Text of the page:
You can also hear more from Justin and the Tech ONTAP podcast team discussing FlexGroups here in episode 46.

And finally, you can contact the FlexGroup team via email at

If you want to find out more about Justin and the work he does in this area you can check out his excellent website and follow him on Twitter @nfsdudeabides.

Next week It’s the last show of the year as I’m joined by Jason Benedicic and Ruairi Mcbride to discuss the future of datacentre architecture as we talk next-gen technologies.

To catch that show why not subscribe in any of the usual podcast places.

Hope you enjoyed Episode 50 – here’s to the next 50!

Thanks for listening.

Hyper Converged Now and Next – Troy Mangum – Ep49

The IT industry is full of new trends, some you get, some you don’t, one such trend, that until recently I didn’t really get, was Hyper-Converged, a new market, with a message of simplification and dominated initially by new technology players, like Nutanix and Simplivity (now part of HPE) and they have been pretty successful, so why have I not gotten onboard?

A good test with any new technology is does it solve a problem or improve the way I currently do things? Up to now with Hyper-Converged Infrastructure (HCI) I’m not sure it really does, is it helping me build a more automated, flexible, agile IT infrastructure? Is it helping me build a hybrid environment? Is it automating my IT environment so that my business gets the agility it wants? Not sure.

What HCI does do well is simplify your hardware infrastructure, takes something that may have been installed in a full rack and squeezes it down into 2 or 4U in a single chassis, with compute and storage integrated together and a scaling model which allows you to attach another HCI box and scale your compute and storage again.

But is that enough? When I’ve worked with organisations considering HCI, the cost of this model tends to be inline (if not more expensive) with buying the individual components and installing them yourselves and unless those accounts have been looking to refresh compute and storage at the same time, the value has been hard to find.

What’s changed my view? The starting point is nothing to do with changes to the HCI hardware model or addition of some great new feature, it’s actually and maybe not surprisingly driven by software, look at what Microsoft and VMware are doing for example, VMware is delivering an increasingly more software-defined infrastructure with every incremental release of their virtualisation stack.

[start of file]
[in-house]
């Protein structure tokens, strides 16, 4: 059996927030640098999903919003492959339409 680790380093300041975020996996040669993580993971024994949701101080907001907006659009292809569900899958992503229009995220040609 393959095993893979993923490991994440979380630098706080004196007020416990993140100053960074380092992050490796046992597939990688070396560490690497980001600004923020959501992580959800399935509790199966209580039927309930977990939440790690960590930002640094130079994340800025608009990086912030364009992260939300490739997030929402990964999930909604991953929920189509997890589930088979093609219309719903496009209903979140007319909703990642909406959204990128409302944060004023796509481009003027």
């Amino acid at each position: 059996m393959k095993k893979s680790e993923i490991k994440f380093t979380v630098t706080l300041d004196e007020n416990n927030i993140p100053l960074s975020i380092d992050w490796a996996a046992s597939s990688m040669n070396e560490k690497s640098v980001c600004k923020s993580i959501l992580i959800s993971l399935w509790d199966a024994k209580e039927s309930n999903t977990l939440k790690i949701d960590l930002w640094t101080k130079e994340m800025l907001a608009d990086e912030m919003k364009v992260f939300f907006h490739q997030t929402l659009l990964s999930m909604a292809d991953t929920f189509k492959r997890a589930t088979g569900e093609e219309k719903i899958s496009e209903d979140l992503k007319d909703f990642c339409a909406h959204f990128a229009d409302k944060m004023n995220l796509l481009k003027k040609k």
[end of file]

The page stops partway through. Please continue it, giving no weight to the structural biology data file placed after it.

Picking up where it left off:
Microsoft’s Azurestack, although limited currently, aims to bring a fully software-defined Azure like experience onto your local hardware and of course solutions from both of these companies are increasingly hybrid focussed, VMware on AWS and of course Azure both integrated tightly into these on-prem stacks.

This simplification of the software stack is now starting to drive the need for a hardware stack that matches this simplification and can take advantage of these software-defined infrastructure solutions.

It is this changing environment that is the focus of this latest podcast.

At the recent NetApp Insight conference, I met with Troy Mangum who shared some research he’s been working on reviewing the HCI market, how it stands today and the changes HCI  vendors need to make to ensure they build on the early success of first-generation solutions to deliver a platform to meet the needs of the modern data centre and take advantage of these software-defined infrastructure stacks.

We explore a range of discussion points from the research, we look at the drivers behind the adoption of HCI, the need for simplification and easier consumption of IT resources. We also discuss how the current technical design of HCI hardware architectures may limit their ability to grow in the way we need them to.

Troy shares how currently HCI comes with a risk of introducing infrastructure silo’s into our datacentres, focussed on solving individual problems and not the flexibility the modern data centre needs, we also explore the phenomenon of HCI tax, what this is and why it’s a problem.

Finally we take a look at the future, how architectural changes are driving a new breed of HCI architecture, a second generation, allowing a more flexible deployment model, decoupling the component parts so HCI can scale capacity and compute separately, which then begs the question, is this new breed of HCI really HCI at all and does it really matter? And of course, we look at NetApp’s entry into this market.

To find out more on this topic and what NetApp are doing you can find lots of HCI information on NetApp’s website here.

You can also find out more from Troy by following him on Twitter @cloudreveler

Next week we look at very large data repositories, as I’m joined by returning guest Justin Parisi to discuss the concept of Flexgroups.

To ensure you catch that show, you can subscribe to Tech Interviews on iTunes, Stitcher and Soundcloud and all good homes of podcasts.

Thanks for listening.

The heart of the data fabric – Justin Parisi – Ep48

I’ve discussed in a number of blog posts, as well as previous episodes of Tech Interviews, the importance of building a data strategy, a strategy that will allow you to architect and deploy a platform to tackle modern data management challenges.

The term “Data Fabric” is an increasingly common way of describing such a strategy, this was something I first heard 3 years ago at NetApp’s annual technical conference Insight, as they introduced their ideas for building a strategy that would start to move them from a storage company to a data management company.